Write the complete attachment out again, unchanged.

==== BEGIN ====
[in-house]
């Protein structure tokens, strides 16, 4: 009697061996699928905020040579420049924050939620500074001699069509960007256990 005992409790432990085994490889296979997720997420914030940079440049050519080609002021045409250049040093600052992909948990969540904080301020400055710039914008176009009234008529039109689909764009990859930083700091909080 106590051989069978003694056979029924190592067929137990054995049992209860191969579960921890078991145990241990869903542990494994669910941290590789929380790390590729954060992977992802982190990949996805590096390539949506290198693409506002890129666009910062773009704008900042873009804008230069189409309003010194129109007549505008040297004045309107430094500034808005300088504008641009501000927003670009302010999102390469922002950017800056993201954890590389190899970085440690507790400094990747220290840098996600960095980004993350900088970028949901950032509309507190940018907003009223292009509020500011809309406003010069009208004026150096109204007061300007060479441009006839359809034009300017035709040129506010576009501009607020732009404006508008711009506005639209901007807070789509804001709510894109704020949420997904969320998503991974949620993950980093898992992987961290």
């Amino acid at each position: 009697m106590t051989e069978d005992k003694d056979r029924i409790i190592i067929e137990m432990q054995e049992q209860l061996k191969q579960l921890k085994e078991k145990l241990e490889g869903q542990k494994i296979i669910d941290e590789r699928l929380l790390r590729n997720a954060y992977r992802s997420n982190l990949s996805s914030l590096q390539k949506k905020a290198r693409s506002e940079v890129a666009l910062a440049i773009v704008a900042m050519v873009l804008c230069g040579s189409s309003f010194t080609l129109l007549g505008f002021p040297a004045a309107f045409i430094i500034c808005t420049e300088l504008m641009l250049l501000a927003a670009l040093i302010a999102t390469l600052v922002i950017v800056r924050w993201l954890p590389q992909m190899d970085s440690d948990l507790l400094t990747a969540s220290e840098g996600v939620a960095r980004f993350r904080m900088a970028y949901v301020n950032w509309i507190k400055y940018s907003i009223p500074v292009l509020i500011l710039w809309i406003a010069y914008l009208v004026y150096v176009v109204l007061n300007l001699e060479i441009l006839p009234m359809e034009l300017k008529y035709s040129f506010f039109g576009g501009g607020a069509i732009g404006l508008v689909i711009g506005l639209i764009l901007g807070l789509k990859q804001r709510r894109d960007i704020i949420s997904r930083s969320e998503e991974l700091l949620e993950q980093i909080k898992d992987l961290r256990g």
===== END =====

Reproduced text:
[in-house]
């Protein structure tokens, strides 16, 4: 009697061996699928905020040579420049924050939620500074001699069509960007256990 005992409790432990085994490889296979997720997420914030940079440049050519080609002021045409250049040093600052992909948990969540904080301020400055710039914008176009009234008529039109689909764009990859930083700091909080 106590051989069978003694056979029924190592067929137990054995049992209860191969579960921890078991145990241990869903542990494994669910941290590789929380790390590729954060992977992802982190990949996805590096390539949506290198693409506002890129666009910062773009704008900042873009804008230069189409309003010194129109007549505008040297004045309107430094500034808005300088504008641009501000927003670009302010999102390469922002950017800056993201954890590389190899970085440690507790400094990747220290840098996600960095980004993350900088970028949901950032509309507190940018907003009223292009509020500011809309406003010069009208004026150096109204007061300007060479441009006839359809034009300017035709040129506010576009501009607020732009404006508008711009506005639209901007807070789509804001709510894109704020949420997904969320998503991974949620993950980093898992992987961290």
């Amino acid at each position: 009697m106590t051989e069978d005992k003694d056979r029924i409790i190592i067929e137990m432990q054995e049992q209860l061996k191969q579960l921890k085994e078991k145990l241990e490889g869903q542990k494994i296979i669910d941290e590789r699928l929380l790390r590729n997720a954060y992977r992802s997420n982190l990949s996805s914030l590096q390539k949506k905020a290198r693409s506002e940079v890129a666009l910062a440049i773009v704008a900042m050519v873009l804008c230069g040579s189409s309003f010194t080609l129109l007549g505008f002021p040297a004045a309107f045409i430094i500034c808005t420049e300088l504008m641009l250049l501000a927003a670009l040093i302010a999102t390469l600052v922002i950017v800056r924050w993201l954890p590389q992909m190899d970085s440690d948990l507790l400094t990747a969540s220290e840098g996600v939620a960095r980004f993350r904080m900088a970028y949901v301020n950032w509309i507190k400055y940018s907003i009223p500074v292009l509020i500011l710039w809309i406003a010069y914008l009208v004026y150096v176009v109204l007061n300007l001699e060479i441009l006839p009234m359809e034009l300017k008529y035709s040129f506010f039109g576009g501009g607020a069509i732009g404006l508008v689909i711009g506005l639209i764009l901007g807070l789509k990859q804001r709510r894109d960007i704020i949420s997904r930083s969320e998503e991974l700091l949620e993950q980093i909080k898992d992987l961290r256990g």